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EDA Tutorial

  • Dirk Jansen
Chapter

Abstract

This tutorial will demonstrate in an easily understood example what is known as top down design. The example selected, a ‘rolling dice’, was taken from student education in the university of the author. It has been used for many years in the VHDL basics course [26.3] and for first prototype runs in new CMOS technologies and for this reason it exists in several different implementations. It may be traced back to a first implementation [26.1], awarded as the second best student design on the international EUROPRACTICE conference in 1994 in Dresden [26.6]. It contains several different techniques for realizing a Finite State Machine, tightly coupled and locking with each other, and is far from trivial. The design with about 230 gates may be regarded as small today, but a complete reprint of the schematics generated from the code or the VHDL code itself is not possible in the context of this book, see [26.4] for more details. The design is demonstrated here in all its steps until it reaches the stage of being a product which is used by the author, e.g., as advertising tag for the university, as a visiting card, or similar purposes.

Keywords

Finite State Machine State Diagram CMOS Technology Direction Output Input Word 
These keywords were added by machine and not by the authors. This process is experimental and the keywords may be updated as the learning algorithm improves.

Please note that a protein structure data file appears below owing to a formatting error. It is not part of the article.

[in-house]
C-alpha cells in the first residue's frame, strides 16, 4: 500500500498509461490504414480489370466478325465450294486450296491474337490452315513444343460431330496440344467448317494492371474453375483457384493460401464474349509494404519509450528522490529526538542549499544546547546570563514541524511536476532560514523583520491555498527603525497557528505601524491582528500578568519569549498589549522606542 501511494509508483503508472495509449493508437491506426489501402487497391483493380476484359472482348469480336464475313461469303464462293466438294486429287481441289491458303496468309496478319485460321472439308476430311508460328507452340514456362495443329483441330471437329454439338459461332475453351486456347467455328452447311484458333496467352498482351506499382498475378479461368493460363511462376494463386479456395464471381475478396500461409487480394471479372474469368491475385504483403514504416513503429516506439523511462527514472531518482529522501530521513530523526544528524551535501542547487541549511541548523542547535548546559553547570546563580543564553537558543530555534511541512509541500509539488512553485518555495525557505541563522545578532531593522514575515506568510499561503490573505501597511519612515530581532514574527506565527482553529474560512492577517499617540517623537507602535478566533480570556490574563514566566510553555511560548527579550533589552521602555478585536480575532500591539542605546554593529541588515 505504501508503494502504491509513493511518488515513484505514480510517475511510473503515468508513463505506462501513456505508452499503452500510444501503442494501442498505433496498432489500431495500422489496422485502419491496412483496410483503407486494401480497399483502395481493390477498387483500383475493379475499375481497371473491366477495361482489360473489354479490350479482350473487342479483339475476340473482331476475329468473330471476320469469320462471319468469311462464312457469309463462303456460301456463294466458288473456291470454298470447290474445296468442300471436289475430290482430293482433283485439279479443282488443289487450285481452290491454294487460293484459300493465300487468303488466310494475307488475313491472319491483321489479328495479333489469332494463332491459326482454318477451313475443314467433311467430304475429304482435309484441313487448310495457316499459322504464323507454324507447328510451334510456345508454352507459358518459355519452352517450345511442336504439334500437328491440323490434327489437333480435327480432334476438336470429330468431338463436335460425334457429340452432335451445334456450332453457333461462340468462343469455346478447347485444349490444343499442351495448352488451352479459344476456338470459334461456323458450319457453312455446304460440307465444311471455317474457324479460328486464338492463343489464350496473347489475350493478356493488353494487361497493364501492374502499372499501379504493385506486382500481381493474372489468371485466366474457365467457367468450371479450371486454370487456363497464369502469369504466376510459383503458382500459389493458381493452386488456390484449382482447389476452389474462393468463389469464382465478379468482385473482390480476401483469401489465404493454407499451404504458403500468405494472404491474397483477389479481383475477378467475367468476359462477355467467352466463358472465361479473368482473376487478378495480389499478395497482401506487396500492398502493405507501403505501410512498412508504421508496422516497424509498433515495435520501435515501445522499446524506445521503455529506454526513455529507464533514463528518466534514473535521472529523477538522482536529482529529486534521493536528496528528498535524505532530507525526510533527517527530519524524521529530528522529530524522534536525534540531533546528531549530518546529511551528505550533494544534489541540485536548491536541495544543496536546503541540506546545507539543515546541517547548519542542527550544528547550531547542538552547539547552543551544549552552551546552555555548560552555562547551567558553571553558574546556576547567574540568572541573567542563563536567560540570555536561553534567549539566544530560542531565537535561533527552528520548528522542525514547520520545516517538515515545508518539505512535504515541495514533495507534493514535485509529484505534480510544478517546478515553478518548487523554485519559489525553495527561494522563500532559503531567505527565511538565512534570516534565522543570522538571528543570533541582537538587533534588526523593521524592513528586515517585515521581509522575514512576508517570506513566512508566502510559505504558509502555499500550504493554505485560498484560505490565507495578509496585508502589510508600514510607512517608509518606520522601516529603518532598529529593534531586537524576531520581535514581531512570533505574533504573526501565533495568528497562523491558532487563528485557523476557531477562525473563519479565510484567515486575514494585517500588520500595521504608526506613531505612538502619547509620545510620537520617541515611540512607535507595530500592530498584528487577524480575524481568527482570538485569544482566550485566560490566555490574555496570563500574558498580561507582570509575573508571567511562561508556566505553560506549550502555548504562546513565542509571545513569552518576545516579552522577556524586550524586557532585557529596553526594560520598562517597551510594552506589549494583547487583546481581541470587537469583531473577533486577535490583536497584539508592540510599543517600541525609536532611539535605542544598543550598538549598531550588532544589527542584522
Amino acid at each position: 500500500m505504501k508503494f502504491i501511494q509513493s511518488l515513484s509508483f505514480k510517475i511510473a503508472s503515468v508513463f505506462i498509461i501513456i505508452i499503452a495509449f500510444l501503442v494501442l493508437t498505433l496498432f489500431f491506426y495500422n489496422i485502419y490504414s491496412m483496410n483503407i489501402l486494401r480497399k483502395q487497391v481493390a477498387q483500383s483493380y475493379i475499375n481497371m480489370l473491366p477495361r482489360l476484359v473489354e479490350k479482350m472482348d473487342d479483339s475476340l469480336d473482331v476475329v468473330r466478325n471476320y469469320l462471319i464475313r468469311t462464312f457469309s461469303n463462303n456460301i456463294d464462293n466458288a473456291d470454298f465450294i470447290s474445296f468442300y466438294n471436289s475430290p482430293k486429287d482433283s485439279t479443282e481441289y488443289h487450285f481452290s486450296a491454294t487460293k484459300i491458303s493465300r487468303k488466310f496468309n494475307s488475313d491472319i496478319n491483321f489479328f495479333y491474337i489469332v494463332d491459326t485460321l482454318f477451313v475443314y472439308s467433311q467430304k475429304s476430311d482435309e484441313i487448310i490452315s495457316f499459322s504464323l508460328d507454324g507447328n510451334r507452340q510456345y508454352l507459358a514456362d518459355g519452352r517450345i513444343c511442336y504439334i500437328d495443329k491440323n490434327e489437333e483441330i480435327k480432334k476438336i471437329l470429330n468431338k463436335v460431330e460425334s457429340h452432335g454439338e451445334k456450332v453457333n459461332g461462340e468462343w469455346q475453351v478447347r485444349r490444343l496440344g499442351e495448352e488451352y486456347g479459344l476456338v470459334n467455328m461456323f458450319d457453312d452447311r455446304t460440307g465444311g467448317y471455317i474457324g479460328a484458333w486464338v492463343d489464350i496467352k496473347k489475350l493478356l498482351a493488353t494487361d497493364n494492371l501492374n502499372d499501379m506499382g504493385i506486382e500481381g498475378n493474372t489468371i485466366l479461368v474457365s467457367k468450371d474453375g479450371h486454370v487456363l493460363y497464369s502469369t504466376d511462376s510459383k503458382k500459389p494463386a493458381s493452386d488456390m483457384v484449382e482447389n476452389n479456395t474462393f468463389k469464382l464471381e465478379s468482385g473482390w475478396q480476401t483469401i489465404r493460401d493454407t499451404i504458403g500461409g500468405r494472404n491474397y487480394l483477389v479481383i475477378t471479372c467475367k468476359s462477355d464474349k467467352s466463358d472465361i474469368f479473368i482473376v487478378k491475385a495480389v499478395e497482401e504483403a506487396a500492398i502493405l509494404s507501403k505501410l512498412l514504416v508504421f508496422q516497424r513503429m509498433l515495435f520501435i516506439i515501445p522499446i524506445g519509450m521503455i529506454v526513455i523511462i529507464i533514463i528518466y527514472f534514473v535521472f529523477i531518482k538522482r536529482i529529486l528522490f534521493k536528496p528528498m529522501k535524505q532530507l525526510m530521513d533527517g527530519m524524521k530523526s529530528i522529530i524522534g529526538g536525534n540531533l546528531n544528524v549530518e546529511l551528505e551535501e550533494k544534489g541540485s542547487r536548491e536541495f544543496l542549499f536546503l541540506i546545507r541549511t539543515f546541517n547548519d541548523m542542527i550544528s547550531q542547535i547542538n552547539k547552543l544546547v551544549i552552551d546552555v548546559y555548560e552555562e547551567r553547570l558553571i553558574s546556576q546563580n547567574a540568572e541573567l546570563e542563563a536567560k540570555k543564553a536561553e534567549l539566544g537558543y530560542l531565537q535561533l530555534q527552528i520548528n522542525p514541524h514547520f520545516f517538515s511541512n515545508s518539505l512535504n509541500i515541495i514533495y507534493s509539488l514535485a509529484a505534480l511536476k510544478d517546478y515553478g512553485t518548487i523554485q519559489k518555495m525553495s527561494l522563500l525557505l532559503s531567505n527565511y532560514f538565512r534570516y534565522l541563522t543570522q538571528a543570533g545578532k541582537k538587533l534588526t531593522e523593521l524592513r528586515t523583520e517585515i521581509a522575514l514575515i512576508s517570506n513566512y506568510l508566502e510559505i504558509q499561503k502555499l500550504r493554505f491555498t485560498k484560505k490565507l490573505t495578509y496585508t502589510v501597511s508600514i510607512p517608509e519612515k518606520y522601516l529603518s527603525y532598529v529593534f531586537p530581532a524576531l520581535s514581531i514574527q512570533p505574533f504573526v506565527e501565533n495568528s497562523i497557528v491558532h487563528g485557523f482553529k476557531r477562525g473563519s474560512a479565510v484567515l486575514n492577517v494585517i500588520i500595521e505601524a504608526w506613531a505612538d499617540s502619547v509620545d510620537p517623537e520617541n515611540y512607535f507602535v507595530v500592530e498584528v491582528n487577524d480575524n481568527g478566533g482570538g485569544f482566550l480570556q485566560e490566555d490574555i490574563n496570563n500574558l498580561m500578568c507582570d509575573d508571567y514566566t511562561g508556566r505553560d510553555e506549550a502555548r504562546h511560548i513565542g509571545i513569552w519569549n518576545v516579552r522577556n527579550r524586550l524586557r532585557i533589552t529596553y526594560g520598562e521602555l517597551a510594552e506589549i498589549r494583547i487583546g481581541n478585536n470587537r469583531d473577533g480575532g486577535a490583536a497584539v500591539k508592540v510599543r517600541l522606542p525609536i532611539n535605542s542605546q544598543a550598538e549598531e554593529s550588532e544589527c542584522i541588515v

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References

  1. [26.1]
    Joachim Schweiker: ‘Entwicklung eines Einchip Würfels in ES _2 Standardzellentechnologie’, Studienarbeit at the Fachhochschule Offenburg, SS 93Google Scholar
  2. [26.2]
    Roland Tornar, Stefan Schleer, Wolfgang Harter: ‘Würfel in Hybridtechik, Aufbau des ausrollenden Würfels als Hybridschaltung auf einem Keramiksubstrat’. Studienarbeit at the Fachhochschule Offenburg, SS 97Google Scholar
  3. [26.3]
    Wolfgang Vollmer, Dirk Jansen: Lecture notes VHDL Course, Fachhochschule Offenburg, WS 98/99Google Scholar
  4. [26.4]
    Homepage of the ASIC Design Center, University of Applied Sciences, FH-Offenburg: http://www.asic.fh-offenburg.de
  5. [26.5]
    Homepage of europractice: http://www.europractice.com/
  6. [26.6]
    Fifth EUROCHIP WORKSHOP ON VLSI TRAINING, 17.–19. October 2000, Dresden, GermanyGoogle Scholar

Copyright information

© Springer Science+Business Media New York 2003

Authors and Affiliations

  • Dirk Jansen

There are no affiliations available

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